‘Food deserts’ are impacting New Jersey residents in efforts to alleviate the crisis

If you drive more than a mile to a supermarket, supercenter, or large grocery store with affordable and healthy food options in an urban area and more than 20 miles in a rural area, you’re living in what the U.S. Department of Agriculture considers a definition of a “food desert “.

This lack of access affects about 17 million Americans, according to the USDA’s Food Access Research Atlas. The data also shows that the number of people living a half-mile or more from places to eat in urban areas or 10 miles in rural areas brings that number to more than 53 million Americans, including those in New Jersey.

In January 2021, New Jersey Gov. Phil Murphy signed the Food Desert Relief Act, part of the Economic Recovery Act, which will allocate approximately $240 million in funding to address this problem in the state.

The Food Desert Relief Act provides tax breaks for supermarkets and grocery stores opening in underserved areas, as well as grants, loans and other support for food retailers of all sizes to operate in those areas.

The Community Food Bank of New Jersey estimates that 800,000 residents in the state struggle with food insecurity, and nearly 200,000 of those are children.

Robert Brown, 53, of Newark, NJ, says he commutes two miles from his home to a ShopRite without a car and tells ABC News that prices and options are a factor.

“I live about 20 blocks away but we have a store downstairs from where I live but [prices are] so high that I come here,” Brown said. “There’s no need to spend my money there and I get a little bit of nothing when I can get everything I need.”

Katrina Moseley, 45, says she needs to go one step further as the two-mile drive to ShopRite is her second shopping spree of the day.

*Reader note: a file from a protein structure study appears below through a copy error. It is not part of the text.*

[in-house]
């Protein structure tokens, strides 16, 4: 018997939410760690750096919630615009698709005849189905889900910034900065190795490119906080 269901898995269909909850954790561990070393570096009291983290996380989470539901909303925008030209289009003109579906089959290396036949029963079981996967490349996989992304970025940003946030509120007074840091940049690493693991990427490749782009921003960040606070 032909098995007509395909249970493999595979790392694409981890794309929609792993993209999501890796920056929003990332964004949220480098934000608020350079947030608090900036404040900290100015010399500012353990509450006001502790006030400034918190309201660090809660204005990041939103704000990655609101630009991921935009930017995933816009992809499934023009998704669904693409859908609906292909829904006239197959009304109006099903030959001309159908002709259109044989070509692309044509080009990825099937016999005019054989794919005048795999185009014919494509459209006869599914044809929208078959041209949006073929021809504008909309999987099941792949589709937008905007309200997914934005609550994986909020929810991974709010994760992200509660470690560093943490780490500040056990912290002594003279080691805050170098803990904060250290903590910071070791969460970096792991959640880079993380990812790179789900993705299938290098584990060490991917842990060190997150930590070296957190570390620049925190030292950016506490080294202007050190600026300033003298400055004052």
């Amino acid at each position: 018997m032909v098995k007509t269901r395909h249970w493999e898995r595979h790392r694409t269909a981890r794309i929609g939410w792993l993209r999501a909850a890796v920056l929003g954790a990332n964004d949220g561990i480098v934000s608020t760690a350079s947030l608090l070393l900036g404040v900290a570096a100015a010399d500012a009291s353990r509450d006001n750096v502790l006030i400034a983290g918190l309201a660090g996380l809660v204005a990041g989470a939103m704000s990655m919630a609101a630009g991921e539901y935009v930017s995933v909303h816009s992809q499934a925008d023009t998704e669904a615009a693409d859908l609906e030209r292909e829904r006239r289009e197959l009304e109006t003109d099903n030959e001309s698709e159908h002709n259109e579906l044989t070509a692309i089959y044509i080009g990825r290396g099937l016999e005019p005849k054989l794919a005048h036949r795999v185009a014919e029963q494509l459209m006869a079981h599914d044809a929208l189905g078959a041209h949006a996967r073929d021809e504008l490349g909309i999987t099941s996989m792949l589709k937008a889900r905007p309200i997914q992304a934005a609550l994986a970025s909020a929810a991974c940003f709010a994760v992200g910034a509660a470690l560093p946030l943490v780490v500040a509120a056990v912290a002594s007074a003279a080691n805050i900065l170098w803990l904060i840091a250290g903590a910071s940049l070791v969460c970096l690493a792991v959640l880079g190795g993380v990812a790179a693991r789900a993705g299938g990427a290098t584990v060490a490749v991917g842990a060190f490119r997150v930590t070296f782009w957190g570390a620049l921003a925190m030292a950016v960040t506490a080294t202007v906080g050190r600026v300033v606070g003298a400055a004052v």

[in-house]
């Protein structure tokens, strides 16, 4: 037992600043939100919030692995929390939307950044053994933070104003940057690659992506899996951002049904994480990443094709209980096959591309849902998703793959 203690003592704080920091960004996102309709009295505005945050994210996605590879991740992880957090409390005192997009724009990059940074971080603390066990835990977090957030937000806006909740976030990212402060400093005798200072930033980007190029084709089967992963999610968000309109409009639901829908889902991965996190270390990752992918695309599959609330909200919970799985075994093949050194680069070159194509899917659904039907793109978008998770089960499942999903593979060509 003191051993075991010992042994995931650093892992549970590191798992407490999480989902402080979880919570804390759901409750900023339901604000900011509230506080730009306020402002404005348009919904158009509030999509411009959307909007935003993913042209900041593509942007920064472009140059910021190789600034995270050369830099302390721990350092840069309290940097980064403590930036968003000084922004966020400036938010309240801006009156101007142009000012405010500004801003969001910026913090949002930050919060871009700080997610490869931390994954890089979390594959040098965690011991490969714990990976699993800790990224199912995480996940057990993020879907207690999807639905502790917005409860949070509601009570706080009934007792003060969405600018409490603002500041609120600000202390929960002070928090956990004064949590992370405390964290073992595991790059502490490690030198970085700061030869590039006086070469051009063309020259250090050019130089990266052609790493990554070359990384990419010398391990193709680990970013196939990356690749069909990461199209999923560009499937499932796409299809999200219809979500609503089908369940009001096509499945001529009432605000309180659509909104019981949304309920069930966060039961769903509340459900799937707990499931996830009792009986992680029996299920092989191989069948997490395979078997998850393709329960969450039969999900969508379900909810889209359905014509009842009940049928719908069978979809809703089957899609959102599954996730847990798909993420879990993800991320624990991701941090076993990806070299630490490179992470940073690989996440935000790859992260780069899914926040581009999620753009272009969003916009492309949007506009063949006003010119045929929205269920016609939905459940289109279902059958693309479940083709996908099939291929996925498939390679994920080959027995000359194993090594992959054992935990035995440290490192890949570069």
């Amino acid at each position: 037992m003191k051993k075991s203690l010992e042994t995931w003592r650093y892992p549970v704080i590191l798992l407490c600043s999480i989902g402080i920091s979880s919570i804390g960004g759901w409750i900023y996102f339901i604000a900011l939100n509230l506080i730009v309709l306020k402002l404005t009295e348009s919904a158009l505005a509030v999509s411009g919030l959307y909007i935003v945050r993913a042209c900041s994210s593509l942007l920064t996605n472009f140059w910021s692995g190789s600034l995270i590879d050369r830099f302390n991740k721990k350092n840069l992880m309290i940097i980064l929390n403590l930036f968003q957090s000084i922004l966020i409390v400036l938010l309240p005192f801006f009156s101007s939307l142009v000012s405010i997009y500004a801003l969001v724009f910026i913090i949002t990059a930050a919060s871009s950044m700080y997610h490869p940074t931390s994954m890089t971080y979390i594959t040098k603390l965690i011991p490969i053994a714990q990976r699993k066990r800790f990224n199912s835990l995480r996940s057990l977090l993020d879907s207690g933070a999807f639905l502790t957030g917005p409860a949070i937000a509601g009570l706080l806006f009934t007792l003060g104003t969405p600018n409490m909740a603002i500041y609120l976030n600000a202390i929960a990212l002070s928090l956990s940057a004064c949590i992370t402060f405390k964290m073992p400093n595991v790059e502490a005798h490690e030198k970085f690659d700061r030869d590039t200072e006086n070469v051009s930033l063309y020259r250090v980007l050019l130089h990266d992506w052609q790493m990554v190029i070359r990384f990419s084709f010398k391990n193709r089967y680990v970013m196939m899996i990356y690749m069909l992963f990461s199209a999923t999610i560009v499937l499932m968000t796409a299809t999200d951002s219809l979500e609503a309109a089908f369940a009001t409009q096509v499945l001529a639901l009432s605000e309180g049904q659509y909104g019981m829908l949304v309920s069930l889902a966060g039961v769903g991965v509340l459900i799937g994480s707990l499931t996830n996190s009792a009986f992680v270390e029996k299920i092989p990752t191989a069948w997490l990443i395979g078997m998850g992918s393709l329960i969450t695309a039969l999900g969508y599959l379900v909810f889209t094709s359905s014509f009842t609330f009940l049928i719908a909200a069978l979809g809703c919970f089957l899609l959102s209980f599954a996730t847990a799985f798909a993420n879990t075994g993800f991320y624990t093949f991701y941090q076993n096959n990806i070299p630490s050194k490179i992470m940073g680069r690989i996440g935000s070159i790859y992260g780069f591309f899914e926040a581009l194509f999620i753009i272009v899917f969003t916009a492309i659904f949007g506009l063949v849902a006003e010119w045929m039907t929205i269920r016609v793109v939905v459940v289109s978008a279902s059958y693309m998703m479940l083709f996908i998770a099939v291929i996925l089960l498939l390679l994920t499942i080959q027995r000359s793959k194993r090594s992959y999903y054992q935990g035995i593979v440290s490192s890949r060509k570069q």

“I started this morning at 8am, I went to Walmart, got home at 11:30am, got some rest, took the bus… I got here at 12 or 12pm. I’m taking my time in the store going through things and now I’m waiting to be shipped home,” she said.

Katrina Moseley says she relies on two different bus routes, taxis and relatives to pick her up to go shopping to support her family of four.

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Moseley has to rely on two different bus routes, taxis and relatives to pick her up as she spends her day off supporting her family of four, including a daughter with a baby on the way.

“I go to Walmart to get most of the meat because it keeps, you can make something like that… One of their packs of meat that you can make about 2-3 meals out of, it all depends on how you make it.” She said.

Backhaul is also an issue for Brown, knowing some options aren’t practical. “If I tried to get on the bus with that, it would be too much, it would be too much,” she said.

Tara Colton, executive vice president of economic security for the New Jersey Economic Development Agency, says tackling food deserts, a product of structural racism, neighborhood redlining (withholding services from certain communities), and divestments aren’t as simple as building a supermarket.

“You can live next to the most amazing market or farmer’s market, but if you can’t afford to buy the groceries there or they don’t accept federal nutrition programs like Snap, then it’s inaccessible to you,” Colton said.

Sustain the Economic Development Agency & Serve NJ initiative began as a $2 million pilot program to support food security in conjunction with supporting the state’s restaurant industry in 2020. The program has grown into a $45 million initiative where restaurants being paid to deliver ready-to-eat meals directly to those in need.

Colton told ABC News, “I often say it’s not about making people eat, it’s about making people eat. And there are many ways to do that. You can go into a big building and buy it, put it in the truck of a car, but you can also bring it to them centrally.”

It promotes the effectiveness of the program. “That one dollar you spend keeps the restaurant open, keeps the workers busy, and gives people who often don’t have access to this type of food a healthy, fresh, nutritious home-cooked meal,” she said.

For those like Moseley who prefer to cook their own meals, despite the mile-long odyssey to multiple supermarkets, the focus is on doing the necessities for their families.

“The ones I have to take care of, so I do that for them, shop. Get it done, out of the way,” she said.

About Ellen Lewandowski

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